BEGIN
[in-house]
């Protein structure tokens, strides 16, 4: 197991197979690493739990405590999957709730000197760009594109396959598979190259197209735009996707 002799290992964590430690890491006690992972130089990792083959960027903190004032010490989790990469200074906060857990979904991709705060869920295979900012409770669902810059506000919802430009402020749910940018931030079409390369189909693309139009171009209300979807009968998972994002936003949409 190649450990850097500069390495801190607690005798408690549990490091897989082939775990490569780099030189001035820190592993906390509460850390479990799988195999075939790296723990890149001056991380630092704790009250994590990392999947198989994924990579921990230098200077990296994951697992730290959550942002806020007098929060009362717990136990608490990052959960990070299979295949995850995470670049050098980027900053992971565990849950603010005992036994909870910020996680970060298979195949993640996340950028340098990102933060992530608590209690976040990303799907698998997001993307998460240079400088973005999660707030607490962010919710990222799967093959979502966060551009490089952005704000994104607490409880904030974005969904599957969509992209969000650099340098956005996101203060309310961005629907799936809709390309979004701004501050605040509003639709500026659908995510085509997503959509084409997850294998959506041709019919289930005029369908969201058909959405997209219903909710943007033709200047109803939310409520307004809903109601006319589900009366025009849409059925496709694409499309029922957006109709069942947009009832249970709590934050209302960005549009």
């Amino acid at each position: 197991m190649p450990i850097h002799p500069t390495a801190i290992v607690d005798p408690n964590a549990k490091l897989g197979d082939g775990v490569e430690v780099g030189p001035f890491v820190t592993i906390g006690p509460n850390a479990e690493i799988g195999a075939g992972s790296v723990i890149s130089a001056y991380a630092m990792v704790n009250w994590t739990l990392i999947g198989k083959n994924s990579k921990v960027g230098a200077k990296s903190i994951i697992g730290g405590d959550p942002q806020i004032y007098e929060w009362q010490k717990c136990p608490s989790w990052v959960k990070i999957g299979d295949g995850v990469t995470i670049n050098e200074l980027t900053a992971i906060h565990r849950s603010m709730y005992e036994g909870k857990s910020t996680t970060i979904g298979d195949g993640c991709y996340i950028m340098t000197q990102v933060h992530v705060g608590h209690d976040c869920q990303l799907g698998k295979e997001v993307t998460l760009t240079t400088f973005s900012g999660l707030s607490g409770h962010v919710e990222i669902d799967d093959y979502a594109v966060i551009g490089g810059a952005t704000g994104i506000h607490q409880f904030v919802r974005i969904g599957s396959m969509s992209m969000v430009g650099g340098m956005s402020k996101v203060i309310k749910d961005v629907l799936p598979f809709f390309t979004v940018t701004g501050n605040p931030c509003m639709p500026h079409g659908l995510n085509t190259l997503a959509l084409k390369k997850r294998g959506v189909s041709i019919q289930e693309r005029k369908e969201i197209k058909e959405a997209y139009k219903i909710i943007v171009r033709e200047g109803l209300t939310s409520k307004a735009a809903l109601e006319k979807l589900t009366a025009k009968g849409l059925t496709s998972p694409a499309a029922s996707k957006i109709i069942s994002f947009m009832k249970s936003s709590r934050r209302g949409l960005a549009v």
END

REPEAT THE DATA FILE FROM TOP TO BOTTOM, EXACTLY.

[in-house]
């Protein structure tokens, strides 16, 4: 197991197979690493739990405590999957709730000197760009594109396959598979190259197209735009996707 002799290992964590430690890491006690992972130089990792083959960027903190004032010490989790990469200074906060857990979904991709705060869920295979900012409770669902810059506000919802430009402020749910940018931030079409390369189909693309139009171009209300979807009968998972994002936003949409 190649450990850097500069390495801190607690005798408690549990490091897989082939775990490569780099030189001035820190592993906390509460850390479990799988195999075939790296723990890149001056991380630092704790009250994590990392999947198989994924990579921990230098200077990296994951697992730290959550942002806020007098929060009362717990136990608490990052959960990070299979295949995850995470670049050098980027900053992971565990849950603010005992036994909870910020996680970060298979195949993640996340950028340098990102933060992530608590209690976040990303799907698998997001993307998460240079400088973005999660707030607490962010919710990222799967093959979502966060551009490089952005704000994104607490409880904030974005969904599957969509992209969000650099340098956005996101203060309310961005629907799936809709390309979004701004501050605040509003639709500026659908995510085509997503959509084409997850294998959506041709019919289930005029369908969201058909959405997209219903909710943007033709200047109803939310409520307004809903109601006319589900009366025009849409059925496709694409499309029922957006109709069942947009009832249970709590934050209302960005549009």
């Amino acid at each position: 197991m190649p450990i850097h002799p500069t390495a801190i290992v607690d005798p408690n964590a549990k490091l897989g197979d082939g775990v490569e430690v780099g030189p001035f890491v820190t592993i906390g006690p509460n850390a479990e690493i799988g195999a075939g992972s790296v723990i890149s130089a001056y991380a630092m990792v704790n009250w994590t739990l990392i999947g198989k083959n994924s990579k921990v960027g230098a200077k990296s903190i994951i697992g730290g405590d959550p942002q806020i004032y007098e929060w009362q010490k717990c136990p608490s989790w990052v959960k990070i999957g299979d295949g995850v990469t995470i670049n050098e200074l980027t900053a992971i906060h565990r849950s603010m709730y005992e036994g909870k857990s910020t996680t970060i979904g298979d195949g993640c991709y996340i950028m340098t000197q990102v933060h992530v705060g608590h209690d976040c869920q990303l799907g698998k295979e997001v993307t998460l760009t240079t400088f973005s900012g999660l707030s607490g409770h962010v919710e990222i669902d799967d093959y979502a594109v966060i551009g490089g810059a952005t704000g994104i506000h607490q409880f904030v919802r974005i969904g599957s396959m969509s992209m969000v430009g650099g340098m956005s402020k996101v203060i309310k749910d961005v629907l799936p598979f809709f390309t979004v940018t701004g501050n605040p931030c509003m639709p500026h079409g659908l995510n085509t190259l997503a959509l084409k390369k997850r294998g959506v189909s041709i019919q289930e693309r005029k369908e969201i197209k058909e959405a997209y139009k219903i909710i943007v171009r033709e200047g109803l209300t939310s409520k307004a735009a809903l109601e006319k979807l589900t009366a025009k009968g849409l059925t496709s998972p694409a499309a029922s996707k957006i109709i069942s994002f947009m009832k249970s936003s709590r934050r209302g949409l960005a549009v």